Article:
Dennis Shane, who runs an animal shelter in Owen County, said he believes each of the rescue owners should be contacted for their input as well.

"I think there should be regulations, but the people running these shelters should be invited to give their opinions in the matter as well," Shane said.

Rhodes claimed she contacted each of the rescues and informed them about the topic on Tuesday's agenda and invited them to attend.

Somheil said the commissioners would need to review similar ordinances and decide on a direction to go regarding items like animal tags, spay/neuter requirements and standard of care.

The commissioners agreed to gather as much information as possible and tentatively plan to discuss the potential for an animal control ordinance further during its August meeting.

In other business during Tuesday's meeting, the commissioners:

* Accepted Local Public Agency contracts which provide a notice to all parties about the intent to proceed with construction on Federal Bridge Projects for bridges 1 and 84,

Jack Withers
* Suspended the rules to pass an ordinance regarding plat fees on the first reading. Clay County Auditor Mary Jo Alumbaugh said the ordinance adjusts the $5 fee to where it now will be assessed on transfers of individual tax parcels instead of deeds,

* Briefly discussed placing a 10-to weight limit on County Road 300 East, south of United States 40. Suggestions were also made for 15- and 20-ton limits on the road due to the heavy trucks running to the businesses, as well as the possibility of placing the limit on non-local traffic. In addition, a suggestion was made to reduce the speed limit along County Road 950 North (Central Avenue), west of CR 200 W, to 35 miles per hour. Commissioner Jack Withers said reducing the limit was fine, but asked what how effectively it would be enforced. Both matters will be up for further discussion during the August meeting, and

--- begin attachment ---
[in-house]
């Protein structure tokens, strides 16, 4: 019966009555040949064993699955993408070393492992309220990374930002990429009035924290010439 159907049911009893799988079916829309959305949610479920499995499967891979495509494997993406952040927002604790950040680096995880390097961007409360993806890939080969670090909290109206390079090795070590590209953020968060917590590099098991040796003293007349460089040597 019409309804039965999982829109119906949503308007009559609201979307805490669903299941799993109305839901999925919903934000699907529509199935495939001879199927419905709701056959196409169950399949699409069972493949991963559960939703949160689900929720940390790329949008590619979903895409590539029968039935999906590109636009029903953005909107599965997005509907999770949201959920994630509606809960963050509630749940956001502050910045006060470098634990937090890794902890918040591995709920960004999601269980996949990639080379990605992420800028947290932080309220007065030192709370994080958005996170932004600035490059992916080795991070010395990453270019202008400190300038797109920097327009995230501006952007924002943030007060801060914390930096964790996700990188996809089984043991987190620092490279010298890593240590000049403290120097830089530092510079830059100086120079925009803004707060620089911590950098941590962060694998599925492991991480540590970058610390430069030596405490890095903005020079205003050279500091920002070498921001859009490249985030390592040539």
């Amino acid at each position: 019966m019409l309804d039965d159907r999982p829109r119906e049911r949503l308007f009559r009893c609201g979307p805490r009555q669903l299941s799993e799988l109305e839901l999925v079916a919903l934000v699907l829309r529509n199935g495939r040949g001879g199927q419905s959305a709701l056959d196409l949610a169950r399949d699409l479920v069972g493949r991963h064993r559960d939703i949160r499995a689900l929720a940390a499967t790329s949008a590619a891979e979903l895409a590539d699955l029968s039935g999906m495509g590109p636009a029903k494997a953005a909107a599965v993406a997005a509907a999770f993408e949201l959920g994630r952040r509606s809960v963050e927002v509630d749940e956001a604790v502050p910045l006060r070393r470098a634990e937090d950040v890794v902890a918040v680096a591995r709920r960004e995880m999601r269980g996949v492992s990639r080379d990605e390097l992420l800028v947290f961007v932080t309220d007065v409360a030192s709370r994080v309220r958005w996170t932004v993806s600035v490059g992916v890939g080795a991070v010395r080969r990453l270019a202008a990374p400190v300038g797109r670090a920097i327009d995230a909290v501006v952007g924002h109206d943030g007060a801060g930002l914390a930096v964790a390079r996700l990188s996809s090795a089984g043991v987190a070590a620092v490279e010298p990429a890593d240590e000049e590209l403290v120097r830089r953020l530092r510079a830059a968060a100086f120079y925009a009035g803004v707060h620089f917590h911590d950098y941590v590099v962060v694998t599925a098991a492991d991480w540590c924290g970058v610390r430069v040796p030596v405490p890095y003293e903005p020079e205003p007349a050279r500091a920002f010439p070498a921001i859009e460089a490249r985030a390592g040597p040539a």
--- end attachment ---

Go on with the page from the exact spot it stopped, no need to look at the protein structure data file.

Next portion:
* Approved a change in the health insurance for county employees to reflect the increases in deductibles would not go into effect until Jan. 1, 2012.

The next meeting of the Clay County Commissioners will be 9 a.m., Monday, Aug. 1, in the Commissioners' Courtroom at the Clay County Courthouse.

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Humane Society Board President Anita Hightshoe said. "However, I would like to see a mandatory spay/neuter law where there would be fines for people who do not have their animals spayed or neutered."

I cannot believe this woman ; who is this person who tells us what do to with our pets,to most of us they are a part of our family and not a item that the government tells us what do to with . Maybe she should be nuetered or spayed or is it to late for her, people like this is leading our country into the shape it is with another absurd moronic ordinance.

-- Posted by brazil citizen on Tue, Jul 5, 2011, at 11:23 PM

I have to agree, with that, "brazil citizen". It sounds like Anita Hightshoe would also recommend a "final solution" for teenage pregnancy, too.

Never mind that we live in America, the "land of the free" where the people are supposed to live free and control the government.